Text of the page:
R&B legend Teddy Pendergrass died Wednesday evening, his former publicist said. He was 59.
Pendergrass, known for smash love ballads such as “Turn Off the Lights” and “Love TKO,” died after a long illness, according to Lisa Barbaris, who described herself as a close friend and his last publicist.
He died at a hospital in Philadelphia, Pennsylvania, where he was born.
His family did not reveal details about his illness, but said it was related to complications from a 1982 car accident, Barbaris said.
“His beloved family surrounded him. The world has lost one of its greatest voices and performers,” a statement from Barbaris said.
“His family is devastated. He has three children and, even though it was expected, it still hurts,” she said.
The crooner, who many affectionately knew as just “Teddy,” started in music with a group called the Cadillacs in the late 1960s and was still with the group when it merged with Harold Melvin and the Blue Notes, according to his official Web site.
He started as a drummer, but soon began to sing lead after the group heard his powerful voice.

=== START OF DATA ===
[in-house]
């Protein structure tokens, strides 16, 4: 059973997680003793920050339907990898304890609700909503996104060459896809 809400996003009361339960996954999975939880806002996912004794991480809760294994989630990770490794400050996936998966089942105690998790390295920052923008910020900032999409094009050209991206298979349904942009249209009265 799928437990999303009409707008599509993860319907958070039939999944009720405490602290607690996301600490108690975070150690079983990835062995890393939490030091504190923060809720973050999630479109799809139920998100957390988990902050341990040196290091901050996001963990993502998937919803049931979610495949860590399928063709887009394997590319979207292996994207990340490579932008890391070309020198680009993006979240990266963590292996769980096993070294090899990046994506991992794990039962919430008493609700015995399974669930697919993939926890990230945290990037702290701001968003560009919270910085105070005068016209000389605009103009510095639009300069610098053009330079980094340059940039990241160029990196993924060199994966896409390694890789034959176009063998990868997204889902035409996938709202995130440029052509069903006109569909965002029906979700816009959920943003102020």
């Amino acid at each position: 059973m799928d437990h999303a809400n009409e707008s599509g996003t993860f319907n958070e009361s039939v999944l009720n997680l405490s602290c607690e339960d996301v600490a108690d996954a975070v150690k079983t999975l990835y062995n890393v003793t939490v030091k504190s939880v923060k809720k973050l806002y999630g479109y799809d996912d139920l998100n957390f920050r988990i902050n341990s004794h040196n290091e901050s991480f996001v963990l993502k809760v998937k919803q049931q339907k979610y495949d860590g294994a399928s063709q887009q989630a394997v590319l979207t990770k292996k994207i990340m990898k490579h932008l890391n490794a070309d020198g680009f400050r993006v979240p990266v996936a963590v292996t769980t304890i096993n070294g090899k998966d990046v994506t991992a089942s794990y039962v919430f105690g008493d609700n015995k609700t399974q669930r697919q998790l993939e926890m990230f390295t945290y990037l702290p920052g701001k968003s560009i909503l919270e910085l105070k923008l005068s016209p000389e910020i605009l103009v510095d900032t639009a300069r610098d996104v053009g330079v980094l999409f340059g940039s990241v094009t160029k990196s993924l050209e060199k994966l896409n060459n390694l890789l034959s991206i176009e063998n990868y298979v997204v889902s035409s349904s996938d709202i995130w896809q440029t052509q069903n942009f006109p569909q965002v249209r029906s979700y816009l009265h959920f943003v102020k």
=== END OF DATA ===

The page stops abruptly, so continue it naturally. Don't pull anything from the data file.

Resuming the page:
In 1972, Pendergrass’s baritone could be heard on the classic Harold Melvin and the Blue Notes song “If You Don’t Know Me by Now.”
The song became a No. 1 hit across the country and led Pendergrass to many other hits and accolades.
After going solo, Pendergrass received several Grammy nominations, Billboard’s 1977 Pop Album New Artist Award and an American Music Award for best R&B performer of 1978, Barbaris said.
In 1982, Pendergrass was involved in a car accident that left him paralyzed. But Pendergrass returned to the studio in 1984 in his wheelchair to record an album.
Before his death, Pendergrass was working on a musical documenting his life, called “I Am Who I Am.”